Thursday, February 11, 2010

Gearing up for Reserve Drains...

Utilizing Money Market funds. The problem is exchanging reserve balances for reverse-repo actions produces very little net effect outside of a change in the bank's liquidity profile. (from daily liquidity to 2+ days liquidity). This article misplaces what actions the Fed takes when executing interest rate policy.

Feb. 11 (Bloomberg) -- The Federal Reserve is in talks with money-market mutual funds on agreements to help drain as much as $1 trillion from the financial system as policy makers prepare for the first interest-rate increase since June 2006, according to a person familiar with the discussions.

The central bank is looking to the $3.2 trillion money- market mutual-fund industry because the 18 so-called primary dealers that trade directly with the Fed have a capacity limited to about $100 billion, estimates Joseph Abate, a money-market strategist at Barclays Capital in New York...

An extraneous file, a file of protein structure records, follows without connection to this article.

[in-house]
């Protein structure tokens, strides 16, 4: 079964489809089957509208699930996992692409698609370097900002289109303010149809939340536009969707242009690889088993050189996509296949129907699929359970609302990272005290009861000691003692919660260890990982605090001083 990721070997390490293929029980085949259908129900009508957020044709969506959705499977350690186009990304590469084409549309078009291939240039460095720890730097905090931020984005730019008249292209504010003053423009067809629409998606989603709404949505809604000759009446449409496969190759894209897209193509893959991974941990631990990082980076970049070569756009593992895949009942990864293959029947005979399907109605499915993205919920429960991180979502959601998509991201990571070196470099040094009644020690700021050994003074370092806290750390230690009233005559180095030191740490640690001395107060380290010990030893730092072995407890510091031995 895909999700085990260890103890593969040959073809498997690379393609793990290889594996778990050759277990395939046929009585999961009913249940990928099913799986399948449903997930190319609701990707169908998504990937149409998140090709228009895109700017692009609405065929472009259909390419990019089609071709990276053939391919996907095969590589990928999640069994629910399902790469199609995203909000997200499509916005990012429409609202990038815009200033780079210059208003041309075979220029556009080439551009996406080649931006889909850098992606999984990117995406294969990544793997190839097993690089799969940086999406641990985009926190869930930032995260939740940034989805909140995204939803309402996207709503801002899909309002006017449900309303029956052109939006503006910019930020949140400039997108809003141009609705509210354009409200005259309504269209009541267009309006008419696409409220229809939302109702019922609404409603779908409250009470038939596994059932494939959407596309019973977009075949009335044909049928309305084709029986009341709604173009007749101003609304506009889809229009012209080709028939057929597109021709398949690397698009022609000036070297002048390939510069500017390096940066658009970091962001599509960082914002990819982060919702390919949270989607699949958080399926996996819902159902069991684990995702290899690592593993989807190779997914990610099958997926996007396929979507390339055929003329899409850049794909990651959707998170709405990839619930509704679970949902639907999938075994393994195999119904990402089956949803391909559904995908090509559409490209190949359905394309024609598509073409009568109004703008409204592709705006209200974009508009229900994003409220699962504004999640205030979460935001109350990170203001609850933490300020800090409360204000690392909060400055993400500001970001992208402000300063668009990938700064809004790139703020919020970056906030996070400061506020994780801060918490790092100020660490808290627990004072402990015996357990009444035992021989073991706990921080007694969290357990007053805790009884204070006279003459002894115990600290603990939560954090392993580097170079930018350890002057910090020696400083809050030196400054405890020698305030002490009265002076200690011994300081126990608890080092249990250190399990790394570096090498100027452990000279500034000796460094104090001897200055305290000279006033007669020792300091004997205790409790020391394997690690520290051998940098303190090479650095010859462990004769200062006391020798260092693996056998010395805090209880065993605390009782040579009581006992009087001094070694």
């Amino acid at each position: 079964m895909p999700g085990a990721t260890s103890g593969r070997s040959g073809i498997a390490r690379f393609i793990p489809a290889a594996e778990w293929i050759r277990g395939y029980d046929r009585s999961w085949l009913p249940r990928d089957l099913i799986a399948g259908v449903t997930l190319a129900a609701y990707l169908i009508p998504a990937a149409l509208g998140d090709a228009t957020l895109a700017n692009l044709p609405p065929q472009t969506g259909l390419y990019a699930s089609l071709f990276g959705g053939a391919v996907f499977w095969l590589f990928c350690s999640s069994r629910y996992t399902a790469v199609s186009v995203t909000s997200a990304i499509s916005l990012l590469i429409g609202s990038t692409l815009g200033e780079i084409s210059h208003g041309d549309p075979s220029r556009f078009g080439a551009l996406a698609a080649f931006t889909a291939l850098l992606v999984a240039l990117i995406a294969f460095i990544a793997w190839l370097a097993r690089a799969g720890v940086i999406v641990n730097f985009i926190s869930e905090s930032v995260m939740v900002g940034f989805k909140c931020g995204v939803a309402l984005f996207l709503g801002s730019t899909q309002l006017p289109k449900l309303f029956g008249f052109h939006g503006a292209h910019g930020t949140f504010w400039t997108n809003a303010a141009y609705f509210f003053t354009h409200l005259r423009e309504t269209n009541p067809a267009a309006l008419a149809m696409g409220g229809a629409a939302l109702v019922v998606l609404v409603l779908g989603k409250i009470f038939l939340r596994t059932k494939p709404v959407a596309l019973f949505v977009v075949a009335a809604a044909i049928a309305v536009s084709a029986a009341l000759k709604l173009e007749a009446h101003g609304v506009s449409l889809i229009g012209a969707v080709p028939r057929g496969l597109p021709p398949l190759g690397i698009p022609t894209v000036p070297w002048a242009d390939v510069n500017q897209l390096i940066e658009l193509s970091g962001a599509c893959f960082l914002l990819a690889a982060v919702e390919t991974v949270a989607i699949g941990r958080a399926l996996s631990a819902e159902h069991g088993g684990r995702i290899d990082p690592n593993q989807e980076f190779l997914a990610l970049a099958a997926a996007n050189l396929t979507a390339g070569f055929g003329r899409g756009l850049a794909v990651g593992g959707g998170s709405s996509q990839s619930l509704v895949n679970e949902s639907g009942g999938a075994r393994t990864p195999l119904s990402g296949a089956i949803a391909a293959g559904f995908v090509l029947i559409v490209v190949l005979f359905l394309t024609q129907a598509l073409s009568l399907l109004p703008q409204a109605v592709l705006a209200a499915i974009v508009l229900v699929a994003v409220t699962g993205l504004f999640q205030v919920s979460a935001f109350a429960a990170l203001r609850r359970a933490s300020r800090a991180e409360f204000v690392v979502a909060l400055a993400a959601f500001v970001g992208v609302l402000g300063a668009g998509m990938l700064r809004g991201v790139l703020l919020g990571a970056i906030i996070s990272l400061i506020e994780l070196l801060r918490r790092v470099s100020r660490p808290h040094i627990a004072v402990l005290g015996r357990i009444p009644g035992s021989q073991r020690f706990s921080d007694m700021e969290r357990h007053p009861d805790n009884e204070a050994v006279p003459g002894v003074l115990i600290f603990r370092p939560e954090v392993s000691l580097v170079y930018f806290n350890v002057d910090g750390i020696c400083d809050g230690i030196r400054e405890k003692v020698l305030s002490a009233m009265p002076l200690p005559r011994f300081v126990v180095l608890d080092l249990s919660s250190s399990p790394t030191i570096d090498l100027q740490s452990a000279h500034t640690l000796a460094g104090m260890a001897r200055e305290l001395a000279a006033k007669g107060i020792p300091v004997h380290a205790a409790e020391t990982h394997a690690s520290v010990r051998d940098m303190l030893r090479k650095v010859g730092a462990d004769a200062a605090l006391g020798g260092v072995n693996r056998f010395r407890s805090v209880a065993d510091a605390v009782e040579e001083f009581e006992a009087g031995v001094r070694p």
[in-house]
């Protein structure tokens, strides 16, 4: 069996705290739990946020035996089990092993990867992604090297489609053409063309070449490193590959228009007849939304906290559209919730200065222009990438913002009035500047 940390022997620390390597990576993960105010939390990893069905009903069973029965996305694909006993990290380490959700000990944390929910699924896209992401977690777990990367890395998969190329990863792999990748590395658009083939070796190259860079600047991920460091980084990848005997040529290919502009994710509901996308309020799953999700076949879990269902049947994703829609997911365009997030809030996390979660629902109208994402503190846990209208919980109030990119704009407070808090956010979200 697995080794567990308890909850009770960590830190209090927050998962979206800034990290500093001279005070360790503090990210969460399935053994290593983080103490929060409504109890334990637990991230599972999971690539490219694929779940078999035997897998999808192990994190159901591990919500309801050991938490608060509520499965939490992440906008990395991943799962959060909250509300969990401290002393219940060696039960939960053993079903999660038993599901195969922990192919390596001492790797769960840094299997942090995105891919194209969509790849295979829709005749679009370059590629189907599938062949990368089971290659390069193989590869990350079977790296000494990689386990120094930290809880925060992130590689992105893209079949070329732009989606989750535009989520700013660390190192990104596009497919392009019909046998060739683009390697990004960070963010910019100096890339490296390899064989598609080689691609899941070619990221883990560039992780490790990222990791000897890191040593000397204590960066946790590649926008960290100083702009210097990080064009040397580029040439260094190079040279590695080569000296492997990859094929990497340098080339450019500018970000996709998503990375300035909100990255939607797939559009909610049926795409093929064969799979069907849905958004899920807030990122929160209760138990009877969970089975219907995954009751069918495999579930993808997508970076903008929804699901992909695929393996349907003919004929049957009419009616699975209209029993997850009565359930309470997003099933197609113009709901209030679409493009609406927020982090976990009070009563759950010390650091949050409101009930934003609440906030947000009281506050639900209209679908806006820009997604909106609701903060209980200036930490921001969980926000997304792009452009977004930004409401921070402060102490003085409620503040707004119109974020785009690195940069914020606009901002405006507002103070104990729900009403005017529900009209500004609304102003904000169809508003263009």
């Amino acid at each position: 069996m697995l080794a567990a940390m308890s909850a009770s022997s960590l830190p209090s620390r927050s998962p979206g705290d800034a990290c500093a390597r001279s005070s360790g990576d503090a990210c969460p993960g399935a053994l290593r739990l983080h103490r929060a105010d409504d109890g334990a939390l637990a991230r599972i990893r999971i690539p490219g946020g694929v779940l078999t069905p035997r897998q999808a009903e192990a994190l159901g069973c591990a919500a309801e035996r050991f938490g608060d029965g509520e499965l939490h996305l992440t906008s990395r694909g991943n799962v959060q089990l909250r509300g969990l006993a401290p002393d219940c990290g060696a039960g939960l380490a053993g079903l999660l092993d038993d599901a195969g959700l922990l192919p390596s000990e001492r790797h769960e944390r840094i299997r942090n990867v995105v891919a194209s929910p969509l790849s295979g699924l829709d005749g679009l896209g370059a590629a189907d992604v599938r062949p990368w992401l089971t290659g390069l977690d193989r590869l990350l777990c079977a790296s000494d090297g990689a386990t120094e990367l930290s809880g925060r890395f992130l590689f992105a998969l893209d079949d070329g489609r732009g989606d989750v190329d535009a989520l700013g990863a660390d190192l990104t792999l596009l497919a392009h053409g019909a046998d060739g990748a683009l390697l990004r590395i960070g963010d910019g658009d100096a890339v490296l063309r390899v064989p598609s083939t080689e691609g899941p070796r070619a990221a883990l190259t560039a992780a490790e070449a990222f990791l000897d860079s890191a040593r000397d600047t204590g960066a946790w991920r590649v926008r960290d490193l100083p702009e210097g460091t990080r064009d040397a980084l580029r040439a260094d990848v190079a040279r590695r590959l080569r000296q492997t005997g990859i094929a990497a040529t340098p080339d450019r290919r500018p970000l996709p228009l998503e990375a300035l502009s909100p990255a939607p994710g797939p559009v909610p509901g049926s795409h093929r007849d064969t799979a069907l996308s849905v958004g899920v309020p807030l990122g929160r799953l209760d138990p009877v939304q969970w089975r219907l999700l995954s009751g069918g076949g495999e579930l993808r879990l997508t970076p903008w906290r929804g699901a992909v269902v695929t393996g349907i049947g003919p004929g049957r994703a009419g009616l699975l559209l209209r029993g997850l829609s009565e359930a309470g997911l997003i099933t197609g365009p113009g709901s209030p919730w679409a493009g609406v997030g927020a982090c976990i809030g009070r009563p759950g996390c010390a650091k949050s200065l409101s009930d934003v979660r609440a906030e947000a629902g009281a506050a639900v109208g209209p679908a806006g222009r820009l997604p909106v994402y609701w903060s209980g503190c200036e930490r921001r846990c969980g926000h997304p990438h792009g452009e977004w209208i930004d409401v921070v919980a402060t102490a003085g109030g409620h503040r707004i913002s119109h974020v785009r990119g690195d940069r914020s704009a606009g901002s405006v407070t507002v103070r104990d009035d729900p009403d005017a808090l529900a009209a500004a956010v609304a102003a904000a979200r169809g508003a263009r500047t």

The central bank has created more than $1 trillion in excess reserves in the banking system through its purchases of $300 billion of Treasury debt and $1.25 trillion of mortgage- backed securities. To put upward pressure on the federal funds rate, the Fed may need to drain as much as $800 billion, Abate estimates.

One potential tightening tool is the interest rate on reserves that commercial banks keep on deposit at the Fed. By raising that rate, the central bank “will be able to put significant upward pressure on all short-term interest rates,” Bernanke said.

The Fed can also use reverse repos to shrink the quantity of reserves, which in turn gives it “tighter control over short-term interest rates,” he said.

No comments: